The morning’s discussion centered around the long- and short-term recommendations that “stood out” to the work group, Narkewicz said. Among these recommendations: a clear public messaging campaign; a giving fund; a multidisciplinary, de-escalation team to assist those living on the streets; a community day center; a day labor program; and a code of ethics for givers and receivers.

“There’s no monolithic person who is on the street panhandling,” Narkewicz said, adding that there are people living downtown who are both helpful and disruptive. “There’s definitely concerns among people who are on the street about their own safety and security.”

Annie Lytle-Rich, an owner of Shelburne Falls Coffee Roasters and Tart Baking Co. downtown, said her staff, who are primarily younger women, as well as her women customers, often feel as though they are being harassed by male panhandlers. Lytle-Rich said she was surprised that the report failed to discuss gender and harassment in general, adding that there were no recommendations in the report regarding increased police support in the downtown area.

“That’s been my primary concern, the safety … for most of my employees,” Lytle-Rich said, adding that she believes there is a cultural expectation for women to talk to male panhandlers that they do not know.

The problem, she added later, is about boundaries and personal space. “To me, it’s not catcalling. It’s saying ‘hi’ every single day, it’s saying ‘good morning’ every single day, to a person you don’t know.”

Narkewicz told Lytle-Rich that the Police Department has dedicated downtown patrol officers, and the city encourages anyone to report any type of harassment.

Aimee Francaes, a co-owner of the restaurant Belly of the Beast, said there are some interactions that a person needs to learn how to navigate, even if they don’t necessarily want to have them.

“I totally can understand the societal pressure on women,” she said, “but, also, there’s a point where you just have to find your way in the world.”

Peter Whalen, owner of Whalen Insurance Agency, said he thought the community day center for people living on the streets was a good idea, suggesting that perhaps existing shelters, such as the one at 43 Center St., could have extended hours.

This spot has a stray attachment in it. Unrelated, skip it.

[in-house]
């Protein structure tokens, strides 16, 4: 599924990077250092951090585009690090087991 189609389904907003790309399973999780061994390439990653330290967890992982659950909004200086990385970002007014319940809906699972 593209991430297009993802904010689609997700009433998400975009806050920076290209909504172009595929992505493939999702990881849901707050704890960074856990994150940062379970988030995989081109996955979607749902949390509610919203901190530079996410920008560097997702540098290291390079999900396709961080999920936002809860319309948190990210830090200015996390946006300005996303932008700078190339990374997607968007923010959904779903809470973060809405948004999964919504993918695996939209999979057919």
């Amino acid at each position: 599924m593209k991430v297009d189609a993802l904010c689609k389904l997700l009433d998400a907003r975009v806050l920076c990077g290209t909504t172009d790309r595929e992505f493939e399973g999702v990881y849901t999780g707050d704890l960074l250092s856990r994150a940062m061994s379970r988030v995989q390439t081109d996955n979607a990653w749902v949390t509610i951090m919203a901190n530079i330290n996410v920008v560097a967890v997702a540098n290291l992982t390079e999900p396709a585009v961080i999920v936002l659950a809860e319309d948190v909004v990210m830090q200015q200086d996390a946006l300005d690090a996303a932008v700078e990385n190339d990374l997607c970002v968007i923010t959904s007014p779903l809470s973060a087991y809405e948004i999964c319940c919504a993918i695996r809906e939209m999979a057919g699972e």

Peg Keller, director of Community Development Block Grant and a volunteer at the Center Street shelter, said that previous attempts to expand the space have been financially difficult — and that similar budgetary issues currently affect hours of operations for shelters around the city.

“There’s still a need for, as the folks on the street describe it, ‘a place to be,’” Keller said. “We just still have this gap in the system that we need to figure out.”

Janna Ugone, owner of Janna Ugone & Co. in Easthampton, who is married to Whalen, introduced the idea of a redeemable token or voucher that a person could buy from a social service organization that could be given to a participating business in exchange for food.

Judy Doele, marketing director at Thornes Marketplace, said the community has to commit its energy to the problem of panhandling to solve it because it is “the right thing to do as human beings.”

“It’s time to stop being in our corners,” Doele said.

Another suggestion brought up to the group was a temporary work agency where business owners could hire people living on the streets for odd jobs.

Madowitz made the point that if any recommendation made by the work group were to be implemented, the city would require a significant amount of money. Any upcoming Proposition 2½ override, he said, should include a line-item that clearly funds each particular program.

“A lot of the citizens of Northampton, and I think a lot of the business owners, would support a specific allocation of funds to solve the problem, and I think ultimately that’s got to be the solution,” he added later. “Everything else is sort of half-baked.”

Narkewicz said all of the ideas and concerns brought up to the group will be taken into account after these listening sessions are completed.

“Out of all of these various meetings, I think the idea is for the work group to come back together and analyze all of the feedback that we’ve received,” Narkewicz said.

Michael Connors can be reached at mconnors@gazettenet.com.